Week In Review: Auto, Security, Pervasive Computing

Argo.ai no mo; Mobili-eye-PO; Tesla criminal probe; Meta, metaverse woes; OpenSSL patch; cyber worm.


Automotive, mobility

Ford Motor Company revealed it lost $827 million in the third quarter because of parts shortages and unexpected supplier costs. Those shortages affected 40,000 to 50,000 vehicles. The company is shutting down its interest in its self-driving car unit Argo.ai, which it shared with Volkswagen since 2019. Ford will instead focus on advanced driver-assist systems (ADAS), which are not fully autonomous. Argo.ai will be shuttered and its employees moved to Ford or Volkswagen. VW also will no longer invest in Argo.ai.

Mobileye, the driver-assistance system company that was once part of Intel, went public again this week on the Nasdaq Stock Exchange under the ticker “MBLY.”  Intel is still Mobileye’s parent company.

The U.S. Justice Department is conducting a criminal investigation of Tesla for misleading claims that its cars were self-driving in autopilot mode, when in fact they were not, according to Reuters. The U.S. DOJ already looked into Tesla’s behavior and has three ongoing investigations. Meanwhile, Europeans are happy to buy Teslas.

American electric truck/SUV maker Rivian sent out a software update that has a kneel mode. Once enabled, “kneel mode automatically puts your R1T and R1S in a low ride height without you having to manually change to another drive mode.” The mode makes it easier for some people to get out of the high clearance truck or SUV, according to Rivian. The mode is turned on with a toggle button via the display screen.

Mullen, a southern California-based EV automotive manufacturer, will acquire the assets of electric vehicle company ELMS (Electric Last Mile Solutions), a bankrupt EV company. Mullen will acquire ELMS’ manufacturing plant in Mishawaka, IN, and all its inventory and IP. Mullen says the factory can produce up to 50,000 vehicles per year.

SOAFEE, an industry-led collaboration for an open-standards-based architecture for the software-defined vehicle launched by Arm, now has more than 50 members.

Pervasive computing

Meta Platforms, the company that owns Facebook and Instagram and is run by CEO Mark Zuckerberg, has mystified investors by continuing its plans to spend big money on projects when the economic slowdown looms and its own revenue is lower than last year. One of those projects is the metaverse, a project that will take a lot of engineering before it gets off the ground. After Wall Street lost $200B in value at the end of yesterday, Meta was down by 20% and could lose as much as $78B in market value.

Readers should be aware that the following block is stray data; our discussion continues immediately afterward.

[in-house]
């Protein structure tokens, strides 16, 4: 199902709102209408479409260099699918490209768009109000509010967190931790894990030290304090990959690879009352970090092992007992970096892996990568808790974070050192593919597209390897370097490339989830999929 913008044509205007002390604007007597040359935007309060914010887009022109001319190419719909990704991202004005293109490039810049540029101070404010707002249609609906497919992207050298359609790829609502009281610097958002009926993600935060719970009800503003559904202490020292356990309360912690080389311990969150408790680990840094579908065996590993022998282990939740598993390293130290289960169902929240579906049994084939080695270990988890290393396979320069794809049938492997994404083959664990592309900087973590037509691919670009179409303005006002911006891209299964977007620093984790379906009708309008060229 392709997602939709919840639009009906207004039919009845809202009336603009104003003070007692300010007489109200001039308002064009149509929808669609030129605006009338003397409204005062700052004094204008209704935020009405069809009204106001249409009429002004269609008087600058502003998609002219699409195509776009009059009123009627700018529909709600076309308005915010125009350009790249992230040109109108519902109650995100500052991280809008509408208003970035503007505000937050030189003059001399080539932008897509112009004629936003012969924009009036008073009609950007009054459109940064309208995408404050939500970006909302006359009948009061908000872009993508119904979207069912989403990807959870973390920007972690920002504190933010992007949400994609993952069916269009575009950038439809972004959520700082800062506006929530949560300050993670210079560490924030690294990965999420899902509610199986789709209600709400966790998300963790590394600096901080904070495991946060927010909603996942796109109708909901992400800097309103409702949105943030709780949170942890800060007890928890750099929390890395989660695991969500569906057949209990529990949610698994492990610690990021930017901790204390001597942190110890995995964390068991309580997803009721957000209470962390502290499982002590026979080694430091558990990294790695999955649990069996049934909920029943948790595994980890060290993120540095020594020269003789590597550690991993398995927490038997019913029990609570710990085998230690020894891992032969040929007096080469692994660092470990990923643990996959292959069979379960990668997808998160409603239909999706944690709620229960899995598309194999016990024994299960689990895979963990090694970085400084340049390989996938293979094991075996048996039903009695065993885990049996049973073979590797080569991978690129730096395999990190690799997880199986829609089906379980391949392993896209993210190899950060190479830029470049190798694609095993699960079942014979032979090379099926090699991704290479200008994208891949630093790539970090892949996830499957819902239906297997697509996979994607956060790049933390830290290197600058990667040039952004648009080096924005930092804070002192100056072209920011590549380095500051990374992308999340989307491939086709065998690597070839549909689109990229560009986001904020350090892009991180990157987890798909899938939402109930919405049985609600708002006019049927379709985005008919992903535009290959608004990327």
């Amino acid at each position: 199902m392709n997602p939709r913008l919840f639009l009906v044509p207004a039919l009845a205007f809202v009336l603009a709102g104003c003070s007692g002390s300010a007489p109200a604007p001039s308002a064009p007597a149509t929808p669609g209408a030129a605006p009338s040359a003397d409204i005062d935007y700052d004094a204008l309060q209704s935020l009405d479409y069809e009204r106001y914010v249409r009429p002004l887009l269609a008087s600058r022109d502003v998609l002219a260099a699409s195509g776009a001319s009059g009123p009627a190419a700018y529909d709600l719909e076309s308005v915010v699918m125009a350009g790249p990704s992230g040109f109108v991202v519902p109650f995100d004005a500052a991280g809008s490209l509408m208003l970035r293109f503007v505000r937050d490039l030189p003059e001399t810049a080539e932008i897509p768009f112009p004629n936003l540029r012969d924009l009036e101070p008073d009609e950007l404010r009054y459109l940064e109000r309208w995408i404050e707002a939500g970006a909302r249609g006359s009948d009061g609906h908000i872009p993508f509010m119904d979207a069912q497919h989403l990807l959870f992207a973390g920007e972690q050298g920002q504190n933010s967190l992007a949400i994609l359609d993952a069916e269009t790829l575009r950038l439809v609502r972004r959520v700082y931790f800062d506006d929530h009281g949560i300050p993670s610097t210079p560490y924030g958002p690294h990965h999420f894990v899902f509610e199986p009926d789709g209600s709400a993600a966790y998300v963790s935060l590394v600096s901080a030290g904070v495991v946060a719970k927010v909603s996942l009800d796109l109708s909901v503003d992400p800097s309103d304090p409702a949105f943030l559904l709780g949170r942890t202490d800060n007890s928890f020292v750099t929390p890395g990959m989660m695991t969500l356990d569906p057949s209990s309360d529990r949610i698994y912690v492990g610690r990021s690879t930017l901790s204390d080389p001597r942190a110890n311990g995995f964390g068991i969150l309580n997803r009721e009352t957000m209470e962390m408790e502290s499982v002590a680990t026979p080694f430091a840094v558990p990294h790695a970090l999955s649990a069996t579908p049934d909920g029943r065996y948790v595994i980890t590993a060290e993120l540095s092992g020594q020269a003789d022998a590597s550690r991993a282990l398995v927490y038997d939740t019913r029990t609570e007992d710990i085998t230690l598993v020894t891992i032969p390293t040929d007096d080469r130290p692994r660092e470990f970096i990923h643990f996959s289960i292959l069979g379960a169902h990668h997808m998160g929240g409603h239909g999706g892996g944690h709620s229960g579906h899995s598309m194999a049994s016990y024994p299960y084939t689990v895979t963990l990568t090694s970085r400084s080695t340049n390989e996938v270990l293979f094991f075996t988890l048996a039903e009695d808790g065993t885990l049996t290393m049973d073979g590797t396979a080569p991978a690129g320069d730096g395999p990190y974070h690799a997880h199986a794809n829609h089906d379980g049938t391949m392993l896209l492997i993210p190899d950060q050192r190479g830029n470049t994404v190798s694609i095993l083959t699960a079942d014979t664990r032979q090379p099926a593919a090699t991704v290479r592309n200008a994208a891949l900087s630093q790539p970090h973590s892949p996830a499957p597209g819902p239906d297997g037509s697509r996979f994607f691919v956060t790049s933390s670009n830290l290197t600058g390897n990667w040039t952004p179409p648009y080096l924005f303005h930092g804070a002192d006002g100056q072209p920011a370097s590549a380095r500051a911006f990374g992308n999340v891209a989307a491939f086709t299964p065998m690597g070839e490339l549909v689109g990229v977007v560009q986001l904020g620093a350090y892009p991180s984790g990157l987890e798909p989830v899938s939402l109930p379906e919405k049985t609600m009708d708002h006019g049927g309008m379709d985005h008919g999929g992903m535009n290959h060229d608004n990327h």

TSMC worked with the EDA companies to add process flows that will benefit 5G chip designers. Synopsys, Ansys, and Keysight announced together their new millimeter wave (mmWave) radio frequency (RF) design flow for TSMC’s 16nm FinFET Compact (16FFC) technology. Cadence RFIC tools support TSMC’s N16RF design reference flow for its N16RF mmWave process technology.

Also certified on TSMC:

The U.S. Department of Commerce started an IoT advisory board of 16 members from industry, academia, and consumer media to advise the federal Internet of Things Federal Working Group.

Siemens also launched cloud-native software for electrical design.

Brewer Science, meanwhile, developed a way to print cost-effective sensors that can measure contaminants in water and air.

And Infineon launched its XENSIV connected sensor kit, a connected sensor kit (CSK) for rapid prototyping and development of custom IoT systems. The kit has an MCU, based on the based on the PSoC 6.

Rambus announced that its PCIe 6.0 Interface Subsystem with PHY and controller IP is now available for high-performance data centers and AI SoCs. The of PHY and controller IP. It supports the latest version of the Compute Express Link (CXL) and has a data rate of up to 64 GT/s for high-performance workloads.

In addition, Murata Manufacturing used Ansys’ tools to develop electronic components for its wireless communication and mobility products.


Interpol, the global police agency, says the metaverse could create new types of crime and take existing types of crime to higher levels.

A cyber-worm operation called Raspberry Robin has infected endpoint machines (more than 3,000 devices in the last 30 days in 1,000 organizations) by worming its way in through USBs.

An upcoming patch on Nov. 1 from the OpenSSL Project is supposed fix security flaws that have the potential to be as serious as Heartbleed.

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